We conducted a randomized, placebo-controlled, double-blind, parallel-group clinical trial. A total of 130 overweight and obese adults with systolic blood pressure above that considered optimal (125-160 mm Hg) were enrolled between January 31, 2007, and May 31, 2008. Participants were randomly assigned on a 1:1 ratio to take 200 mg of a French maritime pine bark extract (Toyo-FVG, Toyo Bio-Pharma, Torrance, California; Toyo Shinyaku Co, Ltd, Saga, Japan; also marked as Flavagenol in Japan). Randomization was performed using the permuted block method (block size, 6) stratified by sex. Participants and all study staff (including clinicians) were blinded until study completion. Data were collected at baseline and at 6 and 12 weeks after randomization, with a limited 3-week visit to assess adverse events. Statistical analyses were conducted using regression models. The study protocol was approved by the Stanford University Institutional Review Board, Stanford, California.
Participants were recruited from the local community by radio and printed advertisements. Among 2411 individuals who completed the initial screen by telephone and online, 643 were identified who were not taking diabetes medication, hypertension medication, or any dietary supplements within the past month aside from the recommended daily value of multivitamins (Figure 1). These individuals were invited to attend clinical screening at the Stanford Prevention Research Center. The inclusion criteria were overweight or obesity class I (body mass index [BMI] calculated as weight in kilograms divided by height in meters squared, 25.0-34.9) and prehypertensive or hypertensive systolic blood pressure (125-160 mm Hg). Many participants had suboptimal lipoprotein profiles and high-sensitivity C-reactive protein levels, but those with fasting levels exceeding the following were excluded: 450 mg/dL for triglycerides, 126 mg/dL for blood glucose, or 200 mg/dL for low-density lipoprotein cholesterol (LDL-C) (to convert triglycerides level to millimoles per liter, multiply by 0.0113; glucose level to millimoles per liter, multiply by 0.0555; and cholesterol level to millimoles per liter, multiply by 0.0259). These measurements for eligibility screening were obtained by point-of-care testing (LDX and GDX analyzers; Cholestech Corporation, Hayward, California).16 Individuals eligible at clinical screening were invited to attend a study orientation session, during which informed consent was obtained. Randomization followed the completion of 2 baseline visits.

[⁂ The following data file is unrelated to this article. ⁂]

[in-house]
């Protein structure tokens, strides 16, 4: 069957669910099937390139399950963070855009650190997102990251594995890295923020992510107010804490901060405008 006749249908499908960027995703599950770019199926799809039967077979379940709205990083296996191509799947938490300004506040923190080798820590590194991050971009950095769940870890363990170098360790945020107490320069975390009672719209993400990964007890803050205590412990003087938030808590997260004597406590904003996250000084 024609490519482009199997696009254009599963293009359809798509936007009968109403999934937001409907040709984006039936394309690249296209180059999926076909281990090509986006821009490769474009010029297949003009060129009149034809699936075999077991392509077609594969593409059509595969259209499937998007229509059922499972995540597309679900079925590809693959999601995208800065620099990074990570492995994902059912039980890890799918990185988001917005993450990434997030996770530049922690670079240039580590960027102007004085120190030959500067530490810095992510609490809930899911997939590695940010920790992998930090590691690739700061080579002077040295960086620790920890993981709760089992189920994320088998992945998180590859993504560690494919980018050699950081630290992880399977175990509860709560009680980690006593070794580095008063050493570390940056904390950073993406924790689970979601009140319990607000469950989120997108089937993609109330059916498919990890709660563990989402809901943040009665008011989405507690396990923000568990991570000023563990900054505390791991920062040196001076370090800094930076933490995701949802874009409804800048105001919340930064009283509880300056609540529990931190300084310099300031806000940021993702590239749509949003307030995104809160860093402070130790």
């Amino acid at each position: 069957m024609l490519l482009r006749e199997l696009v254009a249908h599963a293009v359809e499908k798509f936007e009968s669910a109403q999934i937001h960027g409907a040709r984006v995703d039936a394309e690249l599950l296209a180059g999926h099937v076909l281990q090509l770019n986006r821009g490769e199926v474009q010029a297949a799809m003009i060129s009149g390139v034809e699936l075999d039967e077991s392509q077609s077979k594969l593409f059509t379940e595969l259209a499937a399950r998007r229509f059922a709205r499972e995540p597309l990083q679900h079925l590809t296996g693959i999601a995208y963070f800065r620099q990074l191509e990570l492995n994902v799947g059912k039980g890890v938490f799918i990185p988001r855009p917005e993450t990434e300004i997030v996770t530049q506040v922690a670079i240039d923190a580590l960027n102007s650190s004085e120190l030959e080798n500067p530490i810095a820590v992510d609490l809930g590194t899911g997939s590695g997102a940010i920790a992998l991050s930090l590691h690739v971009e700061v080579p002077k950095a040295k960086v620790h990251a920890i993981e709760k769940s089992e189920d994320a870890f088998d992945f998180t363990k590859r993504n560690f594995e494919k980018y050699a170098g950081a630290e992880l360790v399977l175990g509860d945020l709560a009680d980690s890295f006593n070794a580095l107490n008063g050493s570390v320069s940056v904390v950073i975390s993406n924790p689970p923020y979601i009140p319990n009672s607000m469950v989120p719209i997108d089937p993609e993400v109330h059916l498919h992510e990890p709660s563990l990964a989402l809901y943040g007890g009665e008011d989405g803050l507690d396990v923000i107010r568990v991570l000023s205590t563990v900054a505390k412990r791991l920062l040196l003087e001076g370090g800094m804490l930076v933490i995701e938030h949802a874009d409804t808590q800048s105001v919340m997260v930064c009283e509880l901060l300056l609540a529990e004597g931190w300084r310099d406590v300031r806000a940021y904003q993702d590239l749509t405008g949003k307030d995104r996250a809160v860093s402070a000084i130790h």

The study sponsor (Toyo Shinyaku Co, Ltd) provided the researchers with pine bark extract and placebo study tablets labeled “A” and “B.” Computer-generated, sex-stratified, block permutation lists were generated by the research analyst and were provided to the pharmacy staff. At the conclusion of the second baseline visit, pharmacy staff dispensed study tablet A or study tablet B accordingly. Participants were equally likely to be randomized to receive either study tablet. Pharmacy staff had no role in subject recruitment, assessment, or follow-up. Investigators and all study staff were blinded to treatment assignment until all study results were collected, at which time the study sponsor revealed which tablet, A or B, contained pine bark extract.
Study tablets of pine bark extract contained 50 mg each and were vacuum packed in sachets with each containing 4 tablets (200 mg). This dosage was selected based on the midrange of administration in past studies and the OPC content of this pine bark extract compared with other formulations. This formulation of pine bark extract is extracted from the milled bark of Pinus pinaster (also known as Pinus maritime and Pinus maritimus) using heated water. The extract is concentrated by evaporation and according to the manufacturer contains approximately 40% proanthocyanidin oligomers (dimer, trimer, and tetramer), 42% other polyphenols, and 18% other substances. The extract is subsequently compounded with excipients of palatinit sugar, caramel, sucrose, fatty acid ester, and calcium stearate. The placebo tablets consisted of these same excipients.
Participants in either study group were instructed to take 4 tablets at the same time each morning. Tablets were distributed at baseline and at 3 and 6 weeks. Adherence was tracked by counting returned tablets at 3, 6, and 12 weeks. Tablet counting was conducted by pharmacy staff, who had no direct patient contact. Participants were asked to refrain from changing their diet, losing weight, and beginning new dietary supplements or medications during the study. Three-day food records were administered at baseline and at 12 weeks to monitor changes in diet, particularly intake of antioxidant-rich foods. Participants were queried about their use of dietary supplements and medications at screening and were asked to report any changes.
Two sets of resting blood pressure measurements, the primary outcome, were obtained over a 3-day interval at baseline and at 12 weeks, and a single set was obtained at 6 weeks. All blood pressures were measured by registered nurses trained in the study protocol using a blood pressure monitor (Dinamap; Critikon Corporation, Tampa, Florida). To obtain a resting blood pressure, participants sat quietly for 5 minutes before the first measurement. All measurements were obtained with participants in a seated position, with their feet and ankles uncrossed, using the right arm. At each clinic visit, 3 blood pressure measurements were obtained, with at least 1 minute elapsing between the first and second measurements and with at least 3 minutes elapsing between the second and third measurements. Blood pressure for a given time point (baseline, 6, and 12 weeks) was calculated by taking the mean of all readings after discarding the first reading of each day.